What to do with a quantum computer?

Now that several approaches to building quantum computers are getting more realistic, it’s about time to think what we can do with them, argues New Scientist.

Supercomputer in India. (Photo: Strategic Times)

Consultant Michael Brooks provides us with a familiar list of applications. You may have heard of most the uses: problem optimisation, searches in unsorted databases, code-cracking by factorisation, drug discovery (who could be against it?), and pattern recognition in vast piles of data.

“But the truth is,” says Brooks, “that many uses lie beyond our puny imaginations.” He argues that “As things stand, there are precious few useful applications. In fact, we are roughly where programming for classical computers was in the 1950s: you have to understand what the processor hardware is actually doing – physically – to manipulate the qubits, and to do this you have to talk to them in the quantum version of the 1s and 0s that we feed to regular computers.”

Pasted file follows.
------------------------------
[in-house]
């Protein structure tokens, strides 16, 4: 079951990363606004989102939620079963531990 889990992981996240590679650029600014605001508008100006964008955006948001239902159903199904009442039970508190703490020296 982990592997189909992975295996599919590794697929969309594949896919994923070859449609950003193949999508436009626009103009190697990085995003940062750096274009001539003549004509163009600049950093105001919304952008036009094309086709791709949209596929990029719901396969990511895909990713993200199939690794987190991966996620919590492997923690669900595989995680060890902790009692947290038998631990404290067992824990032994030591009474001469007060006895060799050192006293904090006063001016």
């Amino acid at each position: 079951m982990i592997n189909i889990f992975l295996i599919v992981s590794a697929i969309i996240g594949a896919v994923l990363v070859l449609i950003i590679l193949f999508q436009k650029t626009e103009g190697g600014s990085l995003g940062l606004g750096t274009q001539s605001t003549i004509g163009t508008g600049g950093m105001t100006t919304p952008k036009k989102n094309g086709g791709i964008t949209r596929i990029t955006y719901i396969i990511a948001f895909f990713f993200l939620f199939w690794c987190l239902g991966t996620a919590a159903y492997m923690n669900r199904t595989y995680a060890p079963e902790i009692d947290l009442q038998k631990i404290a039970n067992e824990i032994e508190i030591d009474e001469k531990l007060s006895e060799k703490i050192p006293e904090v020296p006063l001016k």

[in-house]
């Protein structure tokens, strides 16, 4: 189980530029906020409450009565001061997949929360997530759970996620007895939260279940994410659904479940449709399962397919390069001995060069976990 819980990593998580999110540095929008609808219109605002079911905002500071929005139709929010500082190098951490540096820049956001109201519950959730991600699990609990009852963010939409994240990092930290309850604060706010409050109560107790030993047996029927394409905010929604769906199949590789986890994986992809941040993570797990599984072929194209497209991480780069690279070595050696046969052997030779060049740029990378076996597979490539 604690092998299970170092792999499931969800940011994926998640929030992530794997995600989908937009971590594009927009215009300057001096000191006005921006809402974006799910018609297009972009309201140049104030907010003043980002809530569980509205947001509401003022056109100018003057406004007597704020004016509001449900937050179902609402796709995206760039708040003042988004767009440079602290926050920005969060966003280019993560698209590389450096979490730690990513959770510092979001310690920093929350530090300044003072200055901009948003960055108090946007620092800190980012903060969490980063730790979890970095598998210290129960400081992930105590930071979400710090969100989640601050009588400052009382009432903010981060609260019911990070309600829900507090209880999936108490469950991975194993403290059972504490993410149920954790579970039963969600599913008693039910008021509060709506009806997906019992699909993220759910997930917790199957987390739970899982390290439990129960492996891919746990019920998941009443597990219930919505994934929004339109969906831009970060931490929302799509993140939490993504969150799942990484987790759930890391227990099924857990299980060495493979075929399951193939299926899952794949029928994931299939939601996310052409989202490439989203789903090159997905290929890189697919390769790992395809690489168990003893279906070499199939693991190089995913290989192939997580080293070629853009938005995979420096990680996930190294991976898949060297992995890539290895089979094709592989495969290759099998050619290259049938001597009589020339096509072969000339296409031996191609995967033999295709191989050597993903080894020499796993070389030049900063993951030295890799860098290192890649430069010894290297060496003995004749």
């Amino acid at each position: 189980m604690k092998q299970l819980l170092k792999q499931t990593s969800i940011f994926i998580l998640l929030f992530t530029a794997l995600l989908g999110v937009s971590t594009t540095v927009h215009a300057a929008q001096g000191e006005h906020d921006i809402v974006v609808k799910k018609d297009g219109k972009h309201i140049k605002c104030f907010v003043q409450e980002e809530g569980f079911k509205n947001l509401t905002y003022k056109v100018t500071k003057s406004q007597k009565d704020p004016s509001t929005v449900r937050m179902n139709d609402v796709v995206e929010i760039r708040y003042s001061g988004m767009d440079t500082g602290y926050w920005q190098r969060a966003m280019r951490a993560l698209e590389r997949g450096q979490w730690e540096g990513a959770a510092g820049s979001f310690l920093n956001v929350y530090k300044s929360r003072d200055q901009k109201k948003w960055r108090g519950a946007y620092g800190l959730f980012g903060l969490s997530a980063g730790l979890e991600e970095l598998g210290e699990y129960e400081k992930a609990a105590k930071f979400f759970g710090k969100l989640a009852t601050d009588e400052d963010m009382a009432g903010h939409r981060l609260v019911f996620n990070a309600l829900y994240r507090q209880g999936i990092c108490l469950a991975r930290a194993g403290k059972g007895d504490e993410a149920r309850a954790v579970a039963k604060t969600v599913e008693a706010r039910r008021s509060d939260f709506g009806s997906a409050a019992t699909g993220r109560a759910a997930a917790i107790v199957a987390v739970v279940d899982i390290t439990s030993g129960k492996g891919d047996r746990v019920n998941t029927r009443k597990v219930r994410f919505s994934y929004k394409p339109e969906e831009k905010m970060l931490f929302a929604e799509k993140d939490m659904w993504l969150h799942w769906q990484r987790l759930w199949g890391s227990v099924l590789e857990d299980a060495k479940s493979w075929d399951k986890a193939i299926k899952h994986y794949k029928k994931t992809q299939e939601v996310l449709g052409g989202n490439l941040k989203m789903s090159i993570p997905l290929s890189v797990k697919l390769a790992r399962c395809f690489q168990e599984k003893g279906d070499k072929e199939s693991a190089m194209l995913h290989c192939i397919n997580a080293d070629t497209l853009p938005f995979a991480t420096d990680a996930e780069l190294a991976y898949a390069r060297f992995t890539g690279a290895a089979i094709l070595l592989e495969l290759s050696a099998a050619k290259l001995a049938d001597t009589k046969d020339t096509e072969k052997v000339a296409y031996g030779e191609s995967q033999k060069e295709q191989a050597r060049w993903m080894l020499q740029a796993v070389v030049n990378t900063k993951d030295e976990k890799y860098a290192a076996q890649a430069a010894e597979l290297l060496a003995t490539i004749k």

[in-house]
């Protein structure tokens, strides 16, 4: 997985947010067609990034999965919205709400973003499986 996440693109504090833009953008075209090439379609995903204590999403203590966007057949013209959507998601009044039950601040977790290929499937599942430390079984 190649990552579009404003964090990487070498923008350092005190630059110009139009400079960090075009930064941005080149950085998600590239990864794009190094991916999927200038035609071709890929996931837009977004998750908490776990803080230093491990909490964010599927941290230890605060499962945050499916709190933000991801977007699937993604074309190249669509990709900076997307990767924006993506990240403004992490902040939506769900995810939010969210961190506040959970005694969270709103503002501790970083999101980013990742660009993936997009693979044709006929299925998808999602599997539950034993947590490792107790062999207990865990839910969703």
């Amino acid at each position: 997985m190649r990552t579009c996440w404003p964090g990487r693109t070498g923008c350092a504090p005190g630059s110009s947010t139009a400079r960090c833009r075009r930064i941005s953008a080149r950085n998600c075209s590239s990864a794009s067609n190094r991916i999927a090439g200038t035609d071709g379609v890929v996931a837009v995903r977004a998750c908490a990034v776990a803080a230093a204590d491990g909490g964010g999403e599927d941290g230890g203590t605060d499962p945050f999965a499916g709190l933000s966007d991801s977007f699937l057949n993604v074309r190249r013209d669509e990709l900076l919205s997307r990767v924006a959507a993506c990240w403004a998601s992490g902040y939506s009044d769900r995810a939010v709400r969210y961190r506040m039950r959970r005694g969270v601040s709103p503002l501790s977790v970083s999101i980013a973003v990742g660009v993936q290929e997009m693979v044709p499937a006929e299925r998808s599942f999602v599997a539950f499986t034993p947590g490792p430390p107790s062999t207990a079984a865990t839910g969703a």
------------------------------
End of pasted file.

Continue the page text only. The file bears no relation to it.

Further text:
Many uses lie beyond our puny imaginations’

Real progress will depend on making these new devices accessible and appealing to people with no quantum experience. It’s something that James Wootton (University of Basel) is pursuing, especially now IBM has made its five-qubit computer accessible. “You can play with real quantum computers now,” he says.

The experience has made him an evangelist for the joy of quantum programming, and he is actively recruiting people to the cause because he believes the killer ideas will not come from insiders. “We’re used to thinking in a certain way, and people now accessing the field are not thinking that same way,” says Wootton. “When the right people get interested we’ll see some great things happening on these devices.”

What are quantum computers good for? That might be up to you.

Wetenschapsredacteur Jos Wassink

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